defect

noun
ADJECTIVE
fundamental, major, obvious, serious, severe

a fundamental defect in the product

mild, minor, slight, small

Goods with slight defects are sold at half price.

The child had a mild heart defect.

construction (esp. AmE), manufacturing, mechanical (esp. BrE), structural
birth, congenital, genetic

All lambs are checked for birth defects when they are born.

developmental, physical, visual
sight, speech
eye, heart
character
VERB + DEFECT
contain, have, suffer from

The book contains serious defects.

He has a congenital heart defect.

show

The photograph shows slight defects due to age.

find, identify, observe

The inspector found defects in the aircraft's construction.

cause, induce, produce

There is evidence that air pollution can cause birth defects.

prevent
correct, cure, remedy, repair

This is a physical defect that cannot be cured.

The builders agreed to remedy the structural defects.

PREPOSITION
defect in

major defects in the education system

defect of

a defect of her character


Collocations dictionary. 2013.

Synonyms:

Look at other dictionaries:

  • defect — de·fect / dē ˌfekt, di fekt/ n: something or a lack of something that results in incompleteness, inadequacy, or imperfection: as a: a flaw in something (as a product) esp. that creates an unreasonable risk of harm in its normal use see also… …   Law dictionary

  • defect — DEFÉCT, Ă, defecţi, te, s.n., adj. 1. s.n. Lipsă, scădere, imperfecţiune materială, fizică sau morală; cusur, meteahnă, neajuns, beteşug, hibă. ♦ Deranjament, stricăciune care împiedică funcţionarea unei maşini, a unui aparat. ♦ Ceea ce nu este… …   Dicționar Român

  • Defect — Defect, defects, or defected may refer to: Geometry and physical sciences Defect (geometry), a characteristic of a polyhedron Topological defect Isoperimetric defect Crystallographic defect, a structural imperfection in a crystal Biology and… …   Wikipedia

  • Defect — De*fect , n. [L. defectus, fr. deficere, defectum, to desert, fail, be wanting; de + facere to make, do. See {Fact}, {Feat}, and cf. {Deficit}.] 1. Want or absence of something necessary for completeness or perfection; deficiency; opposed to… …   The Collaborative International Dictionary of English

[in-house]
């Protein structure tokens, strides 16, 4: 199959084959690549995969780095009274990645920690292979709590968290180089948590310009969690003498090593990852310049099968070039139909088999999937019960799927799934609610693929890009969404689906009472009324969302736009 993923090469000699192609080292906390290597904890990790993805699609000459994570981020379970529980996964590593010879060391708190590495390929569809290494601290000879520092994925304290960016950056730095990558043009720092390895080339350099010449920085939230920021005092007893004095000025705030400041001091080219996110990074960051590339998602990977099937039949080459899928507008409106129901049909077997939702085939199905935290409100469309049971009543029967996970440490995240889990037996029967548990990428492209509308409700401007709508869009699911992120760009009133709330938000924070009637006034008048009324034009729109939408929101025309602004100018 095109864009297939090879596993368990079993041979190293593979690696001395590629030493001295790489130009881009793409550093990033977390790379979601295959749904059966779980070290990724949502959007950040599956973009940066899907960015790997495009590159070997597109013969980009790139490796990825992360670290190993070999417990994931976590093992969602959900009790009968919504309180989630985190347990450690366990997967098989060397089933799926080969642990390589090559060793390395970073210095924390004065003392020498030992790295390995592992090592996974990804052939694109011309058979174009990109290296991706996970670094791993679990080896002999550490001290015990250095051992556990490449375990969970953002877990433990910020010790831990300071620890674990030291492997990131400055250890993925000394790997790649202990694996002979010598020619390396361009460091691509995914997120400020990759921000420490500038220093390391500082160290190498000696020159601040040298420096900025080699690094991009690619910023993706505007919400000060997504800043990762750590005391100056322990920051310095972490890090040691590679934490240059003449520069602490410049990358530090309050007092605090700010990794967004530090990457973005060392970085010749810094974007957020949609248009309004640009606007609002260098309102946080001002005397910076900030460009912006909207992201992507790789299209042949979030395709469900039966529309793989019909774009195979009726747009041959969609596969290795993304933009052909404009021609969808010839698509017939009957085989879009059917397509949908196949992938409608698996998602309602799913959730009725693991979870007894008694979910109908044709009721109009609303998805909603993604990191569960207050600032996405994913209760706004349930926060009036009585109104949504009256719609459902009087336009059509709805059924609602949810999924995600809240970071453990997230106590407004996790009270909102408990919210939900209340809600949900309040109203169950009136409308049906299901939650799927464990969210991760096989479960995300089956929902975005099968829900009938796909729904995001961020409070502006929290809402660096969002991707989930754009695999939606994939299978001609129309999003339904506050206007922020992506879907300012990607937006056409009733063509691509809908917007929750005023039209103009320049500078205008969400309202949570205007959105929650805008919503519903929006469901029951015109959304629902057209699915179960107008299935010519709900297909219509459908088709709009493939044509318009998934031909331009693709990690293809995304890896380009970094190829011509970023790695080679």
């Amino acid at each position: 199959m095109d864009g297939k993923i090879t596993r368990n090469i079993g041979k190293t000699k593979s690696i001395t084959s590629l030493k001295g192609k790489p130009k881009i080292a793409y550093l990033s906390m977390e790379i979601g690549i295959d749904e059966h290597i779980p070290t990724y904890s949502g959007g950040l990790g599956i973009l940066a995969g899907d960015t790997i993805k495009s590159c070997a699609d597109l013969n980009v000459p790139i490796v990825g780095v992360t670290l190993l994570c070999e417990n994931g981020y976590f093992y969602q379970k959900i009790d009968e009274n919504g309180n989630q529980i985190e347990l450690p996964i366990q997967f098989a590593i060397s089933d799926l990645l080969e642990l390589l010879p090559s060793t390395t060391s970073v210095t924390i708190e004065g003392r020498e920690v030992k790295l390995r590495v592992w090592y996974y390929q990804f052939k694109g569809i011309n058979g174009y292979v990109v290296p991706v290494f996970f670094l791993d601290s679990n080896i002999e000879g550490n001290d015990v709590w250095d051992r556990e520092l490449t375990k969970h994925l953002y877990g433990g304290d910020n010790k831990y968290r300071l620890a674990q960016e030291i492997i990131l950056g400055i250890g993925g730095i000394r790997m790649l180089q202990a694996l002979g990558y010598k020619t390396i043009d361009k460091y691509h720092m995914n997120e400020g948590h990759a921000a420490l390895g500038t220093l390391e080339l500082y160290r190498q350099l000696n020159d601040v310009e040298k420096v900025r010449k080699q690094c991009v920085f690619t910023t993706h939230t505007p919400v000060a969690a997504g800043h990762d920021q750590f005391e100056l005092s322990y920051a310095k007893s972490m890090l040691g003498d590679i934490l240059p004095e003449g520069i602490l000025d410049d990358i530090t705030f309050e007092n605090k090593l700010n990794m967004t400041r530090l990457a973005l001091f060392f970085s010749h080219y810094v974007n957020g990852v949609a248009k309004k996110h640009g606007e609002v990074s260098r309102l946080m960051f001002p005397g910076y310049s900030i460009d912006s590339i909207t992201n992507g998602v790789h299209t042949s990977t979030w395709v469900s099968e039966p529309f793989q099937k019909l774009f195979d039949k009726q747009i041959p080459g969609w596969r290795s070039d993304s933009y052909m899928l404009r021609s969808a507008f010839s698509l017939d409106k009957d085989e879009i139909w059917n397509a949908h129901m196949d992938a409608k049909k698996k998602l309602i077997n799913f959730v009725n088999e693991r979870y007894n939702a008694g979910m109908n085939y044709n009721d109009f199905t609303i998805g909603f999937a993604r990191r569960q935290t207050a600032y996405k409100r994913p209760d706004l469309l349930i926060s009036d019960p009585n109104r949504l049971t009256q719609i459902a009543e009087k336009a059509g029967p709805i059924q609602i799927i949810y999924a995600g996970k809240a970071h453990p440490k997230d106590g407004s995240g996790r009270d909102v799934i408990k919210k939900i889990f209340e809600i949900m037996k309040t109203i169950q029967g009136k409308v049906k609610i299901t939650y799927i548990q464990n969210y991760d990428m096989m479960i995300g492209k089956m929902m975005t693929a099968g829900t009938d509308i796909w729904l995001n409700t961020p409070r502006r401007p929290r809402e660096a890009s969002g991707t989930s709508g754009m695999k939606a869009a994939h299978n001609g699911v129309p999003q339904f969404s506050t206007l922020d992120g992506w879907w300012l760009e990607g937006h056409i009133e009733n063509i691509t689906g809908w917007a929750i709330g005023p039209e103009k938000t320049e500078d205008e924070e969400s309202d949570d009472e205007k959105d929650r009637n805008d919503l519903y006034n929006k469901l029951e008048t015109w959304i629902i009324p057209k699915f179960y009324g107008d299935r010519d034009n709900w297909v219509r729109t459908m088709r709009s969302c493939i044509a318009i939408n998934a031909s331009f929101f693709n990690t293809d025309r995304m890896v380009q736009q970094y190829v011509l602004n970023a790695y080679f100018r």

• defect — Ⅰ. defect [1] ► NOUN ▪ a shortcoming, imperfection, or lack. ORIGIN Latin defectus, from deficere desert or fail . Ⅱ. defect [2] ► VERB ▪ abandon one s country or cause in favour of an opposing one …   English terms dictionary

  • defect — [dē′fekt΄; ] also, and for v. always [, dē fekt′, difekt′] n. [ME < L defectus < deficere, to undo, fail < de , from + facere, to DO1] 1. lack of something necessary for completeness; deficiency; shortcoming 2. an imperfection or… …   English World dictionary

  • Defect — De*fect , v. t. To injure; to damage. None can my life defect. [R.] Troubles of Q. Elizabeth (1639). [1913 Webster] …   The Collaborative International Dictionary of English

  • Defect — Defect, lat., mangelhaft; als Hauptwort D., Mangel, Gebrechen; defectiren, eine Rechnung untersuchen in Beziehung auf Rechnungsfehler; defectiv, was defect. – Defectbogen, im Buchhandel ein nachverlangter Bogen. – Defecte, in der Buchdruckerei… …   Herders Conversations-Lexikon

  • defect — (n.) early 15c., from M.Fr. defect and directly from L. defectus failure, revolt, falling away, from pp. of deficere to fail, desert (see DEFICIENT (Cf. deficient)). As a verb, from 1570s. Related: Defected; defecting …   Etymology dictionary

  • defect — [n] blemish, imperfection birthmark, blot, blotch, break, bug, catch, check, crack, deficiency, deformity, discoloration, drawback, error, failing, fault, flaw, foible, frailty, gap, glitch, gremlin, hole, infirmity, injury, irregularity, kink,… …   New thesaurus

  • Defect — De*fect , v. i. To fail; to become deficient. [Obs.] Defected honor. Warner. [1913 Webster] 2. to abandon one country or faction, and join another. [PJC] …   The Collaborative International Dictionary of English

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